English and Uber will help you get around Cape Town where you will be able to enjoy the city’s queerest places. Finding a LGBTQ-friendly boutique hotel is easy, especially in De Waterkant. Cape Town’s version of a gayborhood, De Waterkant is right in the heart of the city along with easy access to queer-friendly bars, restaurants, and nightclubs. And seeing some of our most popular Broadway shows in Cape Town offers a surprisingly nuanced spin. Case in point: the trans and queer themed Kinky Books, which his playing at the Fugard Theater into 2020.
The people of Cape Town are incredibly diverse and their terms of self-identity are numerous. There are 11 national languages, for example, and unlike in the U.S. the word “coloured” or “colored” is a neutral one to describe not Black residents but mixed-race descendants of Malay slaves (see below).
10 More Cape Town Bucket List To-Dos
Visit Cape Winelands: Just on the outskirts of the city lie vineyards set in little Dutch and French villages, where tastings and romantic views match.
Drive Chapman’s Peak: Ever driven down California’s Hwy. 1 near San Francisco’s famed Devil’s Slide? It’s a lot like Cape Town’s unforgettable winding coastal-edge highway that leads from downtown straight to one of the vineyards. If you Uber it, you’ll get a full view and won’t have to worry about overindulging.
Explore The Zietz Museum of Contemporary Arts Africa: Housed in an old grain silo, this museum holds the largest collection of contemporary art of the African diaspora. And lest you think it’ll be a load of crafts or figurines (as African artists so often dismissed among Americans), this is some of the world’s most innovative African art. (There’s free entry twice a year and it’s half price every First Friday of the month.)
Eat a Pound of Mussels: A waterfront lunch at Den Anker offers amazing views of Table Mountain and an even better giant pot of some of the best mussels you’ll ever eat.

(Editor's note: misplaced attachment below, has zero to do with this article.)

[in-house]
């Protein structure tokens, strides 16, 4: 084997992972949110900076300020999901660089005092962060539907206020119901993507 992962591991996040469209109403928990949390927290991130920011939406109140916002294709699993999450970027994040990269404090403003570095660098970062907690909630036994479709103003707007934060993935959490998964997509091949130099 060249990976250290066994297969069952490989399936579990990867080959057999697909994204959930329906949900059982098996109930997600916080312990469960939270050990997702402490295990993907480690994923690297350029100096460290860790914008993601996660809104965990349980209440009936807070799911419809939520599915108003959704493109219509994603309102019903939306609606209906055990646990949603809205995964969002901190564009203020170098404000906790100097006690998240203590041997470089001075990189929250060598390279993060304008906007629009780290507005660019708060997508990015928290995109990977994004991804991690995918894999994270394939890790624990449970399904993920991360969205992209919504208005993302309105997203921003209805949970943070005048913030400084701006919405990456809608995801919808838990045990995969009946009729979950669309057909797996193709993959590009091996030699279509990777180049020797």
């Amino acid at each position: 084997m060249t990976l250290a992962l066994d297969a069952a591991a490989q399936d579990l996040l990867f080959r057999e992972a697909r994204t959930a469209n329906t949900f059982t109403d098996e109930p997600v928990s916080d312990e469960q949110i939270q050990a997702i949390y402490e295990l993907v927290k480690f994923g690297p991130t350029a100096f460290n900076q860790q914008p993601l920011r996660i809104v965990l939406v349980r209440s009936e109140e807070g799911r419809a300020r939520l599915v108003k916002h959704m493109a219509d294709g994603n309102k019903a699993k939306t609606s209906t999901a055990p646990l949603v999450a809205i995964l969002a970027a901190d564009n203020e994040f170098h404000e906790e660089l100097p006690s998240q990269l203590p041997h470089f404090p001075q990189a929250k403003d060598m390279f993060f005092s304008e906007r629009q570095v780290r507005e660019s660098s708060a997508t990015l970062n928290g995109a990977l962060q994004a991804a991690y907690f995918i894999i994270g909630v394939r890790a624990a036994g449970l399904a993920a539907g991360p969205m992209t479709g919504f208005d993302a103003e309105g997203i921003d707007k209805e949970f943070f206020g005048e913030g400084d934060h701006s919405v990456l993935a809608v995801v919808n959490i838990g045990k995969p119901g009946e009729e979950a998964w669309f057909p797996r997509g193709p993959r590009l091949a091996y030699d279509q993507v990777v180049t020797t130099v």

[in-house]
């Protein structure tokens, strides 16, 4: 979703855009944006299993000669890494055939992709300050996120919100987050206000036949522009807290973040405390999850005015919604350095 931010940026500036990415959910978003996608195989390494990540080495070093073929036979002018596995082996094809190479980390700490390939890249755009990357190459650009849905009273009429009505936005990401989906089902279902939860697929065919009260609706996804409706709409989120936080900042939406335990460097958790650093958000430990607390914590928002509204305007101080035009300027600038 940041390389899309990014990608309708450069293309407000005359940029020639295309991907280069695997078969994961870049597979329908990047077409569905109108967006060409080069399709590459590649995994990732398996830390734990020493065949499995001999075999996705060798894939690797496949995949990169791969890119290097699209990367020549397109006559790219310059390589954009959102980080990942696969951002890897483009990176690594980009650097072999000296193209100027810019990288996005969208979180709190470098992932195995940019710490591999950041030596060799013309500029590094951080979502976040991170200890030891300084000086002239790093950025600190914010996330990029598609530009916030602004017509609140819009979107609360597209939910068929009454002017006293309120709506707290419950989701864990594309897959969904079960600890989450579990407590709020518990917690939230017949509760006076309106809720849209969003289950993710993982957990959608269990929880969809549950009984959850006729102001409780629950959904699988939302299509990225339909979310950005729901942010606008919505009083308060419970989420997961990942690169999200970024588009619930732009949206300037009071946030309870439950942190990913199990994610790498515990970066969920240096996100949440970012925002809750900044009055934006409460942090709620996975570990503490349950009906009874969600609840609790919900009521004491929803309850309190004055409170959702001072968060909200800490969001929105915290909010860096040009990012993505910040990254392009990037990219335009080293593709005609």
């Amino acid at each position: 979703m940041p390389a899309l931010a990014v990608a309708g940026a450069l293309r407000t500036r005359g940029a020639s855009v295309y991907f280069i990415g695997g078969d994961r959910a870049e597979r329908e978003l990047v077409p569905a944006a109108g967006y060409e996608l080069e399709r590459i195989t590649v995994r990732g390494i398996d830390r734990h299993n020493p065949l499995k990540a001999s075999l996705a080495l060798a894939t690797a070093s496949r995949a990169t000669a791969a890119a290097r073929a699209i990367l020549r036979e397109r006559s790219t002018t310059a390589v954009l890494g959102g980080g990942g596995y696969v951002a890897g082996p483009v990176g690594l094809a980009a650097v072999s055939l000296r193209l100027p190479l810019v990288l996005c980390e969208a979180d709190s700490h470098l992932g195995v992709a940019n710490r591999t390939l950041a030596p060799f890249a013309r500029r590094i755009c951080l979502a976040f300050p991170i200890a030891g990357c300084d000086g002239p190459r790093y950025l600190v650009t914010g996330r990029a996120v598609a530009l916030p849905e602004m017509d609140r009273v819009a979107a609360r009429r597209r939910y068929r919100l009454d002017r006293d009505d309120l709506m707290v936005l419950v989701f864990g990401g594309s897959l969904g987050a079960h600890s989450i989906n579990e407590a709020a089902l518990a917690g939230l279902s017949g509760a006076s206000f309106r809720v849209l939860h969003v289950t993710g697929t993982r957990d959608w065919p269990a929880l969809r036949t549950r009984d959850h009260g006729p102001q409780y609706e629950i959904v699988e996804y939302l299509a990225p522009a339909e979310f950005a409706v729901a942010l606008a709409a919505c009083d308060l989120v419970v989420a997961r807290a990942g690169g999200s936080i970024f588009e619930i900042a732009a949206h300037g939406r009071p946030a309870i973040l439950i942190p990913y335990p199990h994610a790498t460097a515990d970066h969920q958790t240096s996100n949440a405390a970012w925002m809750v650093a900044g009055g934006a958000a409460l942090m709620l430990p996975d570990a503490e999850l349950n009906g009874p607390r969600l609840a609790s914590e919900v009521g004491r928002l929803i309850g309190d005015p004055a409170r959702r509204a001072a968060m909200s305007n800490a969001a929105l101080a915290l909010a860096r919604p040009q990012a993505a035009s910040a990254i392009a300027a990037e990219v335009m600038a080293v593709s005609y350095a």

Take a Free Tour of Kirstenbosch National Botanical Garden: You can get a free guided walking tour or do it on your own. Either way, you’ll find one of the most spectacular botanical gardens in the world, with a mandate to include all levels of biodiversity. Set against the eastern slopes of Table Mountain, Kirstenbosch is said to include more plant species than the entire British Isles, Table Mountain National Park boasts more plant species than all of New Zealand, and 30 percent of the plants in South Africa’s Cape Floristic Region aren’t grown anywhere else in the world.
See Cape Town from Above: You’ll get the most Instagram-worthy views of Cape Town with Cape Town Helicopters, which offers quieter and more eco-friendly Airbus craft with 270-degree views. You can do several tours, including Cape Town, Robben Island, or the VIP Winelands flight (a full peninsula flight around Cape Point that lands at Helderberg Wine Route, where haute cuisine is paired with a fusion of Italian and South African cuisine. The latter is a popular way to propose (just tip off the pilot so they can signal you when to take out the ring).
Learn to Cook with Zanie: A visit to the colorful Bo-Kaap neighborhood is worth the trip just to learn more about the Cape Malay people. The only ethnic group of their kind in the world, Cape Malays (also called Cape Muslims or Cape Coloreds) are South African descendants of South Asian (Indian) slaves and political prisoners from Southeast Asia (mostly what’s now called Malaysia and Indonesia). The slaves and dissidents and Muslim religious leaders who opposed Dutch colonization in their home country, were imprisoned by the Dutch, further colonized by the British and considered colonizers themselves by some of the Black people native to South Africa.
Take a Selfie at Watchman’s Cave: You don’t need a camera, but the views of Signal Hill and surrounds from this cave (which is a relatively easy hike) will make you want one.
Get a Gatsby: The name was inspired by the F. Scott Fitzgerald tale, but this sandwich was invented to feed workers without much food or extra money on hand. The local Capetonian fave, the Gatsby is a foot-long sandwich that’s a staple here. It’s been reinvented by dozens of chefs, but the sharable feast included polony, fries, and achar on top of a round roll. You can still get it that way at Drawcard (with all the trimmings) and drink it down with a falooda (a homemade drink with ice cream, milk, almonds, and rose water).
Cape Town is more than South Africa’s gem of dazzling landscapes and views that you cannot see anywhere else in the world: it is a city with multiple rich intersections of culture that are drawing in more LGBTQ people day by day where you can discover the undeniable experience of a lifetime.